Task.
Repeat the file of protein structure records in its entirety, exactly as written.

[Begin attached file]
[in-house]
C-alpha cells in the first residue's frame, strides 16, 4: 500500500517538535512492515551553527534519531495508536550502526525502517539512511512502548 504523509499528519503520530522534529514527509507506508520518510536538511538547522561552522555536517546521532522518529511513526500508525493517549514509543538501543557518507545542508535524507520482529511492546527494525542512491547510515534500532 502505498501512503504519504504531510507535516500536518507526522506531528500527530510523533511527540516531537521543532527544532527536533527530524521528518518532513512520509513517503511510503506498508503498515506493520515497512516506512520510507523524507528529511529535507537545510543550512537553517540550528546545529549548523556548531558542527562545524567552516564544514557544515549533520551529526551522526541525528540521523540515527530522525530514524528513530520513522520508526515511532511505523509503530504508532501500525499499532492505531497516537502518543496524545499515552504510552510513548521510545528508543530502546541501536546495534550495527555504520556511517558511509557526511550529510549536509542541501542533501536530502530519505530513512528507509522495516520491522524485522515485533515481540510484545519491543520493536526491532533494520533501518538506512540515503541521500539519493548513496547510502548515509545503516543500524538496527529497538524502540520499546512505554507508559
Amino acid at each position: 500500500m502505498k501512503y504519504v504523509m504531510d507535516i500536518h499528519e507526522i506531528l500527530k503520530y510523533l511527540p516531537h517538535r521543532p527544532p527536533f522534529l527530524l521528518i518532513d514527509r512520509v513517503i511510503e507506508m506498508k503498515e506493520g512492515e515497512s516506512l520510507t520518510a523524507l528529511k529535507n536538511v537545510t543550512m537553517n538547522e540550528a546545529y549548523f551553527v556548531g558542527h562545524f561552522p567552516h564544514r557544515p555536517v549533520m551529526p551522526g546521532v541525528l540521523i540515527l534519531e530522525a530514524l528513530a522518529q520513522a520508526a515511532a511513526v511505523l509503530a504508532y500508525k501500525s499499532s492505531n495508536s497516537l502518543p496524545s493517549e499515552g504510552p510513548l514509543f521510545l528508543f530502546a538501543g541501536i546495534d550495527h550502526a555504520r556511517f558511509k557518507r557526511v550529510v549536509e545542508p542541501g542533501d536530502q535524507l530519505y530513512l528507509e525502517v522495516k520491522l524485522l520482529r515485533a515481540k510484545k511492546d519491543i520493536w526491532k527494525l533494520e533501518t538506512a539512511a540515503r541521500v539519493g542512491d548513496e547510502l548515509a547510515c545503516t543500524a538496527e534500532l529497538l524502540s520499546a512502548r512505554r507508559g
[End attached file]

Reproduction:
[in-house]
C-alpha cells in the first residue's frame, strides 16, 4: 500500500517538535512492515551553527534519531495508536550502526525502517539512511512502548 504523509499528519503520530522534529514527509507506508520518510536538511538547522561552522555536517546521532522518529511513526500508525493517549514509543538501543557518507545542508535524507520482529511492546527494525542512491547510515534500532 502505498501512503504519504504531510507535516500536518507526522506531528500527530510523533511527540516531537521543532527544532527536533527530524521528518518532513512520509513517503511510503506498508503498515506493520515497512516506512520510507523524507528529511529535507537545510543550512537553517540550528546545529549548523556548531558542527562545524567552516564544514557544515549533520551529526551522526541525528540521523540515527530522525530514524528513530520513522520508526515511532511505523509503530504508532501500525499499532492505531497516537502518543496524545499515552504510552510513548521510545528508543530502546541501536546495534550495527555504520556511517558511509557526511550529510549536509542541501542533501536530502530519505530513512528507509522495516520491522524485522515485533515481540510484545519491543520493536526491532533494520533501518538506512540515503541521500539519493548513496547510502548515509545503516543500524538496527529497538524502540520499546512505554507508559
Amino acid at each position: 500500500m502505498k501512503y504519504v504523509m504531510d507535516i500536518h499528519e507526522i506531528l500527530k503520530y510523533l511527540p516531537h517538535r521543532p527544532p527536533f522534529l527530524l521528518i518532513d514527509r512520509v513517503i511510503e507506508m506498508k503498515e506493520g512492515e515497512s516506512l520510507t520518510a523524507l528529511k529535507n536538511v537545510t543550512m537553517n538547522e540550528a546545529y549548523f551553527v556548531g558542527h562545524f561552522p567552516h564544514r557544515p555536517v549533520m551529526p551522526g546521532v541525528l540521523i540515527l534519531e530522525a530514524l528513530a522518529q520513522a520508526a515511532a511513526v511505523l509503530a504508532y500508525k501500525s499499532s492505531n495508536s497516537l502518543p496524545s493517549e499515552g504510552p510513548l514509543f521510545l528508543f530502546a538501543g541501536i546495534d550495527h550502526a555504520r556511517f558511509k557518507r557526511v550529510v549536509e545542508p542541501g542533501d536530502q535524507l530519505y530513512l528507509e525502517v522495516k520491522l524485522l520482529r515485533a515481540k510484545k511492546d519491543i520493536w526491532k527494525l533494520e533501518t538506512a539512511a540515503r541521500v539519493g542512491d548513496e547510502l548515509a547510515c545503516t543500524a538496527e534500532l529497538l524502540s520499546a512502548r512505554r507508559g